My point about W's misreading of Aristotle may be illustrated by W's comments on p. 72: "...Aristotle may hold a holistic view, according to which a life with one or two large spikes of virtuous activity is a better life than one with a relatively low, stable, and long-lasting level of virtuous activity -- even if the total amount of virtuous activity in the second life is greater than the amount in the first life." Why would Aristotle favor the more ostentatious display of virtue over the greater real net gain of good, unless the virtue were in being seen doing good rather than in actually doing the good. The Aristotelian virtue of "nobility" thus seems to be something conferred by public opinion rather than something intrinsic.

It's in this context that Aristotle's reconciliation of martyrdom with self-interest makes the most sense -- in W's scheme of intrinsic good, it makes little sense at all.

passim: In general, W makes a practice of cribbing elements from other philosophers with little or no concern for how those elements are deprived by their removal from context.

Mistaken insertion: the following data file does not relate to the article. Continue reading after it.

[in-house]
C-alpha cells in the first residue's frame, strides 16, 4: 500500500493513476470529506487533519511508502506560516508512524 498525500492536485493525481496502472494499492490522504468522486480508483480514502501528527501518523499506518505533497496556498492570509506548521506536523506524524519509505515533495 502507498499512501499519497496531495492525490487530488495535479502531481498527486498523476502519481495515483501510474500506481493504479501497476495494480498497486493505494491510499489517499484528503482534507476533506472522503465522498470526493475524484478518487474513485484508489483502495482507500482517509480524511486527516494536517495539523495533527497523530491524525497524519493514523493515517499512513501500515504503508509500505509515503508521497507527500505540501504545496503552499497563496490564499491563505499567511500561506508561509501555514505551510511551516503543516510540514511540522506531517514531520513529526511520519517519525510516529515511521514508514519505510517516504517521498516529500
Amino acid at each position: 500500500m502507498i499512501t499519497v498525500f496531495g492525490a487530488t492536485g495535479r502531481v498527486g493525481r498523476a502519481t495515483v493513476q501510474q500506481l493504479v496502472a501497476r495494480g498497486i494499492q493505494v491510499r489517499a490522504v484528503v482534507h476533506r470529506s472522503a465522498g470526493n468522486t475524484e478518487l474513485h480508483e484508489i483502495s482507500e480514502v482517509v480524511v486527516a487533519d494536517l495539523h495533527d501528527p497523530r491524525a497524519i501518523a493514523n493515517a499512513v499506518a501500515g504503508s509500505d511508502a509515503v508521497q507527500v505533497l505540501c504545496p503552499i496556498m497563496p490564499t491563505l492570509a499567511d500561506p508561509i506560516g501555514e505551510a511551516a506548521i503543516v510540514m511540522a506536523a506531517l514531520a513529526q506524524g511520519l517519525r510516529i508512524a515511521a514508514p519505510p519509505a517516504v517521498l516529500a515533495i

He's also cobbled together a number of individualistic impressions of Christian doctrine and presented them as though they were representative of the whole of the religion. C.S. Lewis may be interesting, but not all of his explanations are to be taken as orthodox. Nor is Milton a reliable guide to Christian morality and metaphysics.

And while we're at it, I may as well add that I think a great many of W's supposed insights into the literary and philosophical texts he cites demonstrate a rather distorted appraisal of their actual meaning or worth. I've already mentioned what I take to be misreadings of Milton and Aristotle. He also distorts Lewis, and I can only assume that he's guilty of the same with other writers he's quoted. (Calling "The Problem of Pain" an outstanding book is probably a distortion in itself.)